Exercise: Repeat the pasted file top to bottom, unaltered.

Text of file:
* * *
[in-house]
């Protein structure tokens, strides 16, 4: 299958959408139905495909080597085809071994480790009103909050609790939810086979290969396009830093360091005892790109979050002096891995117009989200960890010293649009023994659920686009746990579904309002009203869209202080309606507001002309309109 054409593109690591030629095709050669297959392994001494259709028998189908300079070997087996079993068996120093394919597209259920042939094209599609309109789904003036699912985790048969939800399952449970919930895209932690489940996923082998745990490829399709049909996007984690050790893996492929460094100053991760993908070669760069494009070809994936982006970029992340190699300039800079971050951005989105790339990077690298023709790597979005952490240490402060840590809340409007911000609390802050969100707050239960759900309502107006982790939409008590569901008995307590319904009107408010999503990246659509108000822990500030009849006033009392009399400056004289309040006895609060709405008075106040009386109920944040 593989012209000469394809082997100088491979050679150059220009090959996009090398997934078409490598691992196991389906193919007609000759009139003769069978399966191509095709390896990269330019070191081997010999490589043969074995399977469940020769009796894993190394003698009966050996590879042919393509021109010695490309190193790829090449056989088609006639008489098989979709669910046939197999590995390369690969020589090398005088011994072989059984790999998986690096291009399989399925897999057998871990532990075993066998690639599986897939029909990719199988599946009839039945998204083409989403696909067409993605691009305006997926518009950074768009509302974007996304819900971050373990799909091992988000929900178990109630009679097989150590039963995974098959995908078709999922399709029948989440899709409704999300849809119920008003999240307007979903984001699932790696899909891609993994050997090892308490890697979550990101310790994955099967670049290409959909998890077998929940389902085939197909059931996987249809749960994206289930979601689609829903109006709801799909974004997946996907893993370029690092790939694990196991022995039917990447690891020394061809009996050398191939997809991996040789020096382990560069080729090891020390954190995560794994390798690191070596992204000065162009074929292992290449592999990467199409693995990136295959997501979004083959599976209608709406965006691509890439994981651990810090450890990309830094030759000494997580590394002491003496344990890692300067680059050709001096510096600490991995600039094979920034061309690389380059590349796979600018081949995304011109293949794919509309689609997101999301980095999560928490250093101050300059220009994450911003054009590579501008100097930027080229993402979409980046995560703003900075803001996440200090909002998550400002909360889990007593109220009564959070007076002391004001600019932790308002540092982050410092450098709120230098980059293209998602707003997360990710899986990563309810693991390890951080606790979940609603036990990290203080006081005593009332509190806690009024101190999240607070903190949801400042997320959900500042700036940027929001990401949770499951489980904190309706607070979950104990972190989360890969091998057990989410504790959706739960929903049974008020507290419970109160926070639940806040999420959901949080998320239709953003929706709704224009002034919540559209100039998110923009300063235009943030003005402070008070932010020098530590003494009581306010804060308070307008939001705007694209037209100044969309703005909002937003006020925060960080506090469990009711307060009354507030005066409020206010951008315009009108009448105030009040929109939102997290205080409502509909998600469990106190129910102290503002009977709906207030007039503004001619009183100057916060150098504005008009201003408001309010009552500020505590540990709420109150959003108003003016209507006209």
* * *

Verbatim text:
[in-house]
């Protein structure tokens, strides 16, 4: 299958959408139905495909080597085809071994480790009103909050609790939810086979290969396009830093360091005892790109979050002096891995117009989200960890010293649009023994659920686009746990579904309002009203869209202080309606507001002309309109 054409593109690591030629095709050669297959392994001494259709028998189908300079070997087996079993068996120093394919597209259920042939094209599609309109789904003036699912985790048969939800399952449970919930895209932690489940996923082998745990490829399709049909996007984690050790893996492929460094100053991760993908070669760069494009070809994936982006970029992340190699300039800079971050951005989105790339990077690298023709790597979005952490240490402060840590809340409007911000609390802050969100707050239960759900309502107006982790939409008590569901008995307590319904009107408010999503990246659509108000822990500030009849006033009392009399400056004289309040006895609060709405008075106040009386109920944040 593989012209000469394809082997100088491979050679150059220009090959996009090398997934078409490598691992196991389906193919007609000759009139003769069978399966191509095709390896990269330019070191081997010999490589043969074995399977469940020769009796894993190394003698009966050996590879042919393509021109010695490309190193790829090449056989088609006639008489098989979709669910046939197999590995390369690969020589090398005088011994072989059984790999998986690096291009399989399925897999057998871990532990075993066998690639599986897939029909990719199988599946009839039945998204083409989403696909067409993605691009305006997926518009950074768009509302974007996304819900971050373990799909091992988000929900178990109630009679097989150590039963995974098959995908078709999922399709029948989440899709409704999300849809119920008003999240307007979903984001699932790696899909891609993994050997090892308490890697979550990101310790994955099967670049290409959909998890077998929940389902085939197909059931996987249809749960994206289930979601689609829903109006709801799909974004997946996907893993370029690092790939694990196991022995039917990447690891020394061809009996050398191939997809991996040789020096382990560069080729090891020390954190995560794994390798690191070596992204000065162009074929292992290449592999990467199409693995990136295959997501979004083959599976209608709406965006691509890439994981651990810090450890990309830094030759000494997580590394002491003496344990890692300067680059050709001096510096600490991995600039094979920034061309690389380059590349796979600018081949995304011109293949794919509309689609997101999301980095999560928490250093101050300059220009994450911003054009590579501008100097930027080229993402979409980046995560703003900075803001996440200090909002998550400002909360889990007593109220009564959070007076002391004001600019932790308002540092982050410092450098709120230098980059293209998602707003997360990710899986990563309810693991390890951080606790979940609603036990990290203080006081005593009332509190806690009024101190999240607070903190949801400042997320959900500042700036940027929001990401949770499951489980904190309706607070979950104990972190989360890969091998057990989410504790959706739960929903049974008020507290419970109160926070639940806040999420959901949080998320239709953003929706709704224009002034919540559209100039998110923009300063235009943030003005402070008070932010020098530590003494009581306010804060308070307008939001705007694209037209100044969309703005909002937003006020925060960080506090469990009711307060009354507030005066409020206010951008315009009108009448105030009040929109939102997290205080409502509909998600469990106190129910102290503002009977709906207030007039503004001619009183100057916060150098504005008009201003408001309010009552500020505590540990709420109150959003108003003016209507006209």